A builder approach to cloud configuration using Terraform 0.13

September 18, 2020

The Panaseer Team

Hi, I’m Anthony. I work in the DevOps team at Panaseer. In this blog I’ll discuss how I’ve overcome the common challenge of maintaining lots of Terraform configuration to administer a vast multi-account public cloud estate. To solve this issue, I constructed a builder Terraform module that describes some common desired functionality across many AWS regions and accounts. Modules within this builder module can be dynamically installed depending on the business requirements of the region and account using a new Terraform 0.13 feature. This process has increased automation and reduced the operations overhead within the DevOps team and improves confidence in security operating in the cloud. Using this new approach, the number of files in our code base to maintain a single account has reduced by over ~80%. Read on to find out more.

The Panaseer product is hosted using a multi-account, multi-region AWS cloud architecture to provide high guarantees of data separation between customers. This presents the challenge of ensuring that each cloud environment has a consistent configuration of infrastructure alongside a standardised and comprehensive suite of security features. Our software configuration is expressed using a selection of well scoped Terraform modules and deployment is abstracted across each account using Terragrunt.

It has been possible to keep our codebase reasonably DRY (dont’ repeat yourself) by implementing our code structure following Terragrunt’s suggested approach. However, the declarative nature of having to create a Terragrunt configuration file for each desired module on a per region, per account basis where we want the infrastructure deployed creates the opportunity for error and an increasing maintenance overhead as the solution scales with the number of accounts under management.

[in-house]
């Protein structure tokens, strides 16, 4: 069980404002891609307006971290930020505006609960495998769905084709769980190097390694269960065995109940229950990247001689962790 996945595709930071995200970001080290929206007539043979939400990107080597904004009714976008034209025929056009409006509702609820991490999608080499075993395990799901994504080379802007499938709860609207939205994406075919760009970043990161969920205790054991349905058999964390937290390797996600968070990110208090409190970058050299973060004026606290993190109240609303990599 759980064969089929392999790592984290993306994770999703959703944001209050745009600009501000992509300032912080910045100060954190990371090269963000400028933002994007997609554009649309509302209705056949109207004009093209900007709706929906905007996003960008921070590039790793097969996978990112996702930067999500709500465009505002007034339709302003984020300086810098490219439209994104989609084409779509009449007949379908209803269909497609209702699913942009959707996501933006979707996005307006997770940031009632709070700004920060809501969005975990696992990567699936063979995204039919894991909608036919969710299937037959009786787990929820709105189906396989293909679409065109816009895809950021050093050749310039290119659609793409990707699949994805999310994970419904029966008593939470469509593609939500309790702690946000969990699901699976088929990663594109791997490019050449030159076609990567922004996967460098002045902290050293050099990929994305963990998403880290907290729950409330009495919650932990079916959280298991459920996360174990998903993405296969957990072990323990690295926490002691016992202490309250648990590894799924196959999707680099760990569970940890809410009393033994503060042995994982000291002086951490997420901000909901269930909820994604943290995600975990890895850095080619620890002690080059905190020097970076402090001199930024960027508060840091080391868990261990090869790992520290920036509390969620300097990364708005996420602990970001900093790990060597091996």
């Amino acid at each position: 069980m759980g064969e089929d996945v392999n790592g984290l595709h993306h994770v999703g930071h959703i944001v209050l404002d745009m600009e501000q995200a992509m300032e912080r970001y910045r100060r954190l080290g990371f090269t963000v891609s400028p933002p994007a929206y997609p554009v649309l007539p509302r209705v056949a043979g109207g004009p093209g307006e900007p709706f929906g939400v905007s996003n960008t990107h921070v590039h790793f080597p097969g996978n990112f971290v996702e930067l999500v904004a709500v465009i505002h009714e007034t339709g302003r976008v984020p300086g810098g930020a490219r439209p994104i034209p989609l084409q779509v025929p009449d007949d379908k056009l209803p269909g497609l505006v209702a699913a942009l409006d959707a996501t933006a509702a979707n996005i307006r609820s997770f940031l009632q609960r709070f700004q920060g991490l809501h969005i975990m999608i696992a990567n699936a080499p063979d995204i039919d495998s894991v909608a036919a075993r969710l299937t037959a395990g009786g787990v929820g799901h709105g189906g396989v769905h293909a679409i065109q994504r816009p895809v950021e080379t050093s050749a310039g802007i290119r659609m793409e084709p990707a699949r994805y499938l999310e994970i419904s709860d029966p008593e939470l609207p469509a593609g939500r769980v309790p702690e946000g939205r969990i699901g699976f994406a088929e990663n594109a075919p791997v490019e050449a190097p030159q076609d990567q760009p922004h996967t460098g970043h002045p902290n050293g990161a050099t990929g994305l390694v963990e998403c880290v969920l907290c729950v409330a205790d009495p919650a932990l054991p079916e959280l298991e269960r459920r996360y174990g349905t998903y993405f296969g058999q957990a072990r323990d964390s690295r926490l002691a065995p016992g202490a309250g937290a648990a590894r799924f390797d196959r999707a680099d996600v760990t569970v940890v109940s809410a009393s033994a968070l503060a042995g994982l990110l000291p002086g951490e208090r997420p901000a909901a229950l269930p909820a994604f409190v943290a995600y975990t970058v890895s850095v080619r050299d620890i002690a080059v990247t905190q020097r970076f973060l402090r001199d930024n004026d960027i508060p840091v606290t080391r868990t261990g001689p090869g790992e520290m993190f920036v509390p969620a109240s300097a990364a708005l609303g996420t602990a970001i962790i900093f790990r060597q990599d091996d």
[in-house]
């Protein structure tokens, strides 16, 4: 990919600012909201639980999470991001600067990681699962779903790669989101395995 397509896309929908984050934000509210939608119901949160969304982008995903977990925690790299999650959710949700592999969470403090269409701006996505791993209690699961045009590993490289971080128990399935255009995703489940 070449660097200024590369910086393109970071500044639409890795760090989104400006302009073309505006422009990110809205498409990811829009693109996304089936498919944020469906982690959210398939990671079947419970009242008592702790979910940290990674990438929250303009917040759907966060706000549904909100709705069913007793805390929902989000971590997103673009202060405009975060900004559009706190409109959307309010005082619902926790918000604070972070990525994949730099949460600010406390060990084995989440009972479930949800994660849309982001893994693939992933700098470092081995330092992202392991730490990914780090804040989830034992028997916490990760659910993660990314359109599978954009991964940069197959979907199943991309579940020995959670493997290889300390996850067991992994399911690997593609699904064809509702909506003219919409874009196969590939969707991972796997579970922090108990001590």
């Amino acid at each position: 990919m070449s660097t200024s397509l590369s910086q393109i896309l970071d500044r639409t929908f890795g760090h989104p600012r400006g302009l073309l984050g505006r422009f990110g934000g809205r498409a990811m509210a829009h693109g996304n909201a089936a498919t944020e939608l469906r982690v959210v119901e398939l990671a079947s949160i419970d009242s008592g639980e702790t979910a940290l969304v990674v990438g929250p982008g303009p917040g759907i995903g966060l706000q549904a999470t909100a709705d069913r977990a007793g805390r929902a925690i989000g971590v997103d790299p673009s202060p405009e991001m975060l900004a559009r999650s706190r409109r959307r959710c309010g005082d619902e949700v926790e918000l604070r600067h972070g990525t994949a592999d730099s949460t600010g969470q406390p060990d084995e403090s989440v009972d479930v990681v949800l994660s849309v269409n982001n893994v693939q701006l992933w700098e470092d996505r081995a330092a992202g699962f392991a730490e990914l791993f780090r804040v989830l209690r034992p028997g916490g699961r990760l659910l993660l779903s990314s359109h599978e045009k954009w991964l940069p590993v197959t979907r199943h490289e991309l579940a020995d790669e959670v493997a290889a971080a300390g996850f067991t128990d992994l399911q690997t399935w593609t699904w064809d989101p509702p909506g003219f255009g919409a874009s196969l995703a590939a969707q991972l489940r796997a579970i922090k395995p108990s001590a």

As an example, imagine a situation in which you have 100 production accounts each needing the installation of a new Terraform module in two AWS regions. To achieve this with the standard approach would require 200 new Terragrunt configuration files. Then you require a further Terraform module in a particular region across the same 100 accounts which means another 100 files to commit. And so on. Not only do you have at least 300 files to maintain but now you also have to remember some business logic around why particular modules are installed in some regions and not others. Nightmare.

We had too many files similar to this in our infrastructure git repo:

## terragrunt.hcl
terraform {
source = “git@github.com:Panaseer/repo.git//modules/module?ref=v0.0.1”
}
include {
path = find_in_parent_folders()
}
inputs = merge(
{
“this_region”: “us-east-1”
}
)

At Panaseer we decided to try things a bit differently. Terraform’s eagerly anticipated version 0.13 release contains a new feature which we found particularly exciting: the for_each attribute on a module. Instead of installing a module in a declarative way (i.e. write a Terragrunt file when we want it), the for_eachattribute can be used to setup a procedural evaluation where logic is used to express whether a given module is enabled in a region or not.

How we implemented a feature-flag approach to manage modules dynamically
First, we assembled all our common Terraform modules that described potential desired functionality into a new main.tf with all the required providers and variable declarations. Using Terraform 0.13 a for_each argument was added to each Terraform module which allows it to be switch on and off dynamically:

## main.tf
##
# Modules
##
module “aws_config” {
providers = {
aws = aws.aws_config
}
for_each = var.aws_config_enabled == tobool(true) ? { RegionEnabled = “True” } : {}
source = “git@github.com:Panaseer/repo.git//modules/aws_config?ref=v0.0.1”
}
module “aws_config_aggregator” {
providers = {
aws = aws.aws_config_aggregator
}
for_each = var.aws_config_aggregator_enabled == tobool(true) ? { RegionEnabled = “True” } : {}